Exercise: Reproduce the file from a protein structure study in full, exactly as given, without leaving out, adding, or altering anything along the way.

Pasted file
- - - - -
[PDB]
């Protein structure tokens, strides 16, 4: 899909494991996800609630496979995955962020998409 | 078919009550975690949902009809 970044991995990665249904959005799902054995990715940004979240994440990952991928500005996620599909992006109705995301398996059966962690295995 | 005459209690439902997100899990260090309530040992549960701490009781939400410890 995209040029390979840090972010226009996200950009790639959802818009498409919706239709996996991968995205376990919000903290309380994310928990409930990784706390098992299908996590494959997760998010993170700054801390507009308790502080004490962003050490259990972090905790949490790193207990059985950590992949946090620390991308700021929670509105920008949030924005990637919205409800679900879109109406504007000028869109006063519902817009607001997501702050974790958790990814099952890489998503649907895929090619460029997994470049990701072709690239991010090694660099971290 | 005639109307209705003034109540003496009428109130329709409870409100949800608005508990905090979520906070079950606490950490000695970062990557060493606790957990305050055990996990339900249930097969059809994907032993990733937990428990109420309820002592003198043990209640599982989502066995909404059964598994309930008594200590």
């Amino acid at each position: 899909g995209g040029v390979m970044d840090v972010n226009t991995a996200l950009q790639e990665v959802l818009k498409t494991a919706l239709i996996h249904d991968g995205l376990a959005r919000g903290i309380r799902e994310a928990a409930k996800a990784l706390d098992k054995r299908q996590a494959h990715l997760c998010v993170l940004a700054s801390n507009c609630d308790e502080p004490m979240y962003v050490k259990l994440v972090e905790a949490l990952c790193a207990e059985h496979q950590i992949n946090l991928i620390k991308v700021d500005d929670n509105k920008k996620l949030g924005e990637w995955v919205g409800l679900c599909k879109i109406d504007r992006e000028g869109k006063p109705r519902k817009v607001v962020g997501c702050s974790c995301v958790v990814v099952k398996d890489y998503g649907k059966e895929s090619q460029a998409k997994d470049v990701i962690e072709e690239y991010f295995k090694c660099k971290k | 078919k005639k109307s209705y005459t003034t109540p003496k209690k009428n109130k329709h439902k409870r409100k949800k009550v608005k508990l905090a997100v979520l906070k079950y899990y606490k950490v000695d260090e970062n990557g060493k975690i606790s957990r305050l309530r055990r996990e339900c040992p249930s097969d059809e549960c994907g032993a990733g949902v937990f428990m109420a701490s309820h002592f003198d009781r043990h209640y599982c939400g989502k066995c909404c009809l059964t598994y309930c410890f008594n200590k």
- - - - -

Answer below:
[PDB]
């Protein structure tokens, strides 16, 4: 899909494991996800609630496979995955962020998409 | 078919009550975690949902009809 970044991995990665249904959005799902054995990715940004979240994440990952991928500005996620599909992006109705995301398996059966962690295995 | 005459209690439902997100899990260090309530040992549960701490009781939400410890 995209040029390979840090972010226009996200950009790639959802818009498409919706239709996996991968995205376990919000903290309380994310928990409930990784706390098992299908996590494959997760998010993170700054801390507009308790502080004490962003050490259990972090905790949490790193207990059985950590992949946090620390991308700021929670509105920008949030924005990637919205409800679900879109109406504007000028869109006063519902817009607001997501702050974790958790990814099952890489998503649907895929090619460029997994470049990701072709690239991010090694660099971290 | 005639109307209705003034109540003496009428109130329709409870409100949800608005508990905090979520906070079950606490950490000695970062990557060493606790957990305050055990996990339900249930097969059809994907032993990733937990428990109420309820002592003198043990209640599982989502066995909404059964598994309930008594200590």
């Amino acid at each position: 899909g995209g040029v390979m970044d840090v972010n226009t991995a996200l950009q790639e990665v959802l818009k498409t494991a919706l239709i996996h249904d991968g995205l376990a959005r919000g903290i309380r799902e994310a928990a409930k996800a990784l706390d098992k054995r299908q996590a494959h990715l997760c998010v993170l940004a700054s801390n507009c609630d308790e502080p004490m979240y962003v050490k259990l994440v972090e905790a949490l990952c790193a207990e059985h496979q950590i992949n946090l991928i620390k991308v700021d500005d929670n509105k920008k996620l949030g924005e990637w995955v919205g409800l679900c599909k879109i109406d504007r992006e000028g869109k006063p109705r519902k817009v607001v962020g997501c702050s974790c995301v958790v990814v099952k398996d890489y998503g649907k059966e895929s090619q460029a998409k997994d470049v990701i962690e072709e690239y991010f295995k090694c660099k971290k | 078919k005639k109307s209705y005459t003034t109540p003496k209690k009428n109130k329709h439902k409870r409100k949800k009550v608005k508990l905090a997100v979520l906070k079950y899990y606490k950490v000695d260090e970062n990557g060493k975690i606790s957990r305050l309530r055990r996990e339900c040992p249930s097969d059809e549960c994907g032993a990733g949902v937990f428990m109420a701490s309820h002592f003198d009781r043990h209640y599982c939400g989502k066995c909404c009809l059964t598994y309930c410890f008594n200590k």